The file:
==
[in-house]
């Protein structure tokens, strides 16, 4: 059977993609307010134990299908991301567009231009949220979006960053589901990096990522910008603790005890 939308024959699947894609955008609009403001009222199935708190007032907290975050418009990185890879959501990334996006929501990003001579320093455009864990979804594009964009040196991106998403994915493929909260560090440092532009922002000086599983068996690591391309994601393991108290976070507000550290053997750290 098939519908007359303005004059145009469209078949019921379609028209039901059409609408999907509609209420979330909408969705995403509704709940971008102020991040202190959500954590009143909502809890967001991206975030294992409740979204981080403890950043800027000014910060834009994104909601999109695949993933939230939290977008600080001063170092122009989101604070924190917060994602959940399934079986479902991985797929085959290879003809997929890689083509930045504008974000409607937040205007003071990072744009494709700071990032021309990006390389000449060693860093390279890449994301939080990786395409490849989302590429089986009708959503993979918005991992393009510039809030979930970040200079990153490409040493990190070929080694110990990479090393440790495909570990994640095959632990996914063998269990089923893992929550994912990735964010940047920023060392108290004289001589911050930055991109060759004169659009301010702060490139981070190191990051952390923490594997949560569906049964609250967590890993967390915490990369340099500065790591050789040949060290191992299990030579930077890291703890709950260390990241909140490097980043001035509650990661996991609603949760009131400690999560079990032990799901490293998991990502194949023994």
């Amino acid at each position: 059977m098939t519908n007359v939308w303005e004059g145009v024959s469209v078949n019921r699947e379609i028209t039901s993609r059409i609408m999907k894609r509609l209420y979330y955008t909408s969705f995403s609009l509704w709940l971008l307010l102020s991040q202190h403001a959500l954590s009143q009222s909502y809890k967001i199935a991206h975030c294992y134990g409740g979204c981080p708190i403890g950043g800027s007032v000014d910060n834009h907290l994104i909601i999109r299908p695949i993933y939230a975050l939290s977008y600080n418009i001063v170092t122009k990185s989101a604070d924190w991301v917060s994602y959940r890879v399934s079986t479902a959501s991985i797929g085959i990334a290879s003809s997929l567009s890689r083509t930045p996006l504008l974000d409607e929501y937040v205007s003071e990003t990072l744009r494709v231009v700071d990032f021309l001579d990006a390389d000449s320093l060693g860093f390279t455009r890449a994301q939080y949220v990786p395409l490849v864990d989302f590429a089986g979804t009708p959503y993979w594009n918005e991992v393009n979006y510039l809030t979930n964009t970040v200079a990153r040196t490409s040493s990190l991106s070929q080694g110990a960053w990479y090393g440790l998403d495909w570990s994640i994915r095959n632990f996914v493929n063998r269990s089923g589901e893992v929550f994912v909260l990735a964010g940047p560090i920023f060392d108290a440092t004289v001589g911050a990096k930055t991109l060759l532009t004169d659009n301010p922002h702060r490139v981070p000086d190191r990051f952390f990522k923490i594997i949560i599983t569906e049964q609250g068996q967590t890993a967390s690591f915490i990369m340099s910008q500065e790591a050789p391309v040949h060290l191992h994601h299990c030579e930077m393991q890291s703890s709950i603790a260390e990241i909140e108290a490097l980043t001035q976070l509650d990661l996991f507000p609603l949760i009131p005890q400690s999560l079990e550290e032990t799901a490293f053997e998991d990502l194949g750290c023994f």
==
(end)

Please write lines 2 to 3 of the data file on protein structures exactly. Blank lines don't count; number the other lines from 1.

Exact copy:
């Protein structure tokens, strides 16, 4: 059977993609307010134990299908991301567009231009949220979006960053589901990096990522910008603790005890 939308024959699947894609955008609009403001009222199935708190007032907290975050418009990185890879959501990334996006929501990003001579320093455009864990979804594009964009040196991106998403994915493929909260560090440092532009922002000086599983068996690591391309994601393991108290976070507000550290053997750290 098939519908007359303005004059145009469209078949019921379609028209039901059409609408999907509609209420979330909408969705995403509704709940971008102020991040202190959500954590009143909502809890967001991206975030294992409740979204981080403890950043800027000014910060834009994104909601999109695949993933939230939290977008600080001063170092122009989101604070924190917060994602959940399934079986479902991985797929085959290879003809997929890689083509930045504008974000409607937040205007003071990072744009494709700071990032021309990006390389000449060693860093390279890449994301939080990786395409490849989302590429089986009708959503993979918005991992393009510039809030979930970040200079990153490409040493990190070929080694110990990479090393440790495909570990994640095959632990996914063998269990089923893992929550994912990735964010940047920023060392108290004289001589911050930055991109060759004169659009301010702060490139981070190191990051952390923490594997949560569906049964609250967590890993967390915490990369340099500065790591050789040949060290191992299990030579930077890291703890709950260390990241909140490097980043001035509650990661996991609603949760009131400690999560079990032990799901490293998991990502194949023994």
């Amino acid at each position: 059977m098939t519908n007359v939308w303005e004059g145009v024959s469209v078949n019921r699947e379609i028209t039901s993609r059409i609408m999907k894609r509609l209420y979330y955008t909408s969705f995403s609009l509704w709940l971008l307010l102020s991040q202190h403001a959500l954590s009143q009222s909502y809890k967001i199935a991206h975030c294992y134990g409740g979204c981080p708190i403890g950043g800027s007032v000014d910060n834009h907290l994104i909601i999109r299908p695949i993933y939230a975050l939290s977008y600080n418009i001063v170092t122009k990185s989101a604070d924190w991301v917060s994602y959940r890879v399934s079986t479902a959501s991985i797929g085959i990334a290879s003809s997929l567009s890689r083509t930045p996006l504008l974000d409607e929501y937040v205007s003071e990003t990072l744009r494709v231009v700071d990032f021309l001579d990006a390389d000449s320093l060693g860093f390279t455009r890449a994301q939080y949220v990786p395409l490849v864990d989302f590429a089986g979804t009708p959503y993979w594009n918005e991992v393009n979006y510039l809030t979930n964009t970040v200079a990153r040196t490409s040493s990190l991106s070929q080694g110990a960053w990479y090393g440790l998403d495909w570990s994640i994915r095959n632990f996914v493929n063998r269990s089923g589901e893992v929550f994912v909260l990735a964010g940047p560090i920023f060392d108290a440092t004289v001589g911050a990096k930055t991109l060759l532009t004169d659009n301010p922002h702060r490139v981070p000086d190191r990051f952390f990522k923490i594997i949560i599983t569906e049964q609250g068996q967590t890993a967390s690591f915490i990369m340099s910008q500065e790591a050789p391309v040949h060290l191992h994601h299990c030579e930077m393991q890291s703890s709950i603790a260390e990241i909140e108290a490097l980043t001035q976070l509650d990661l996991f507000p609603l949760i009131p005890q400690s999560l079990e550290e032990t799901a490293f053997e998991d990502l194949g750290c023994f």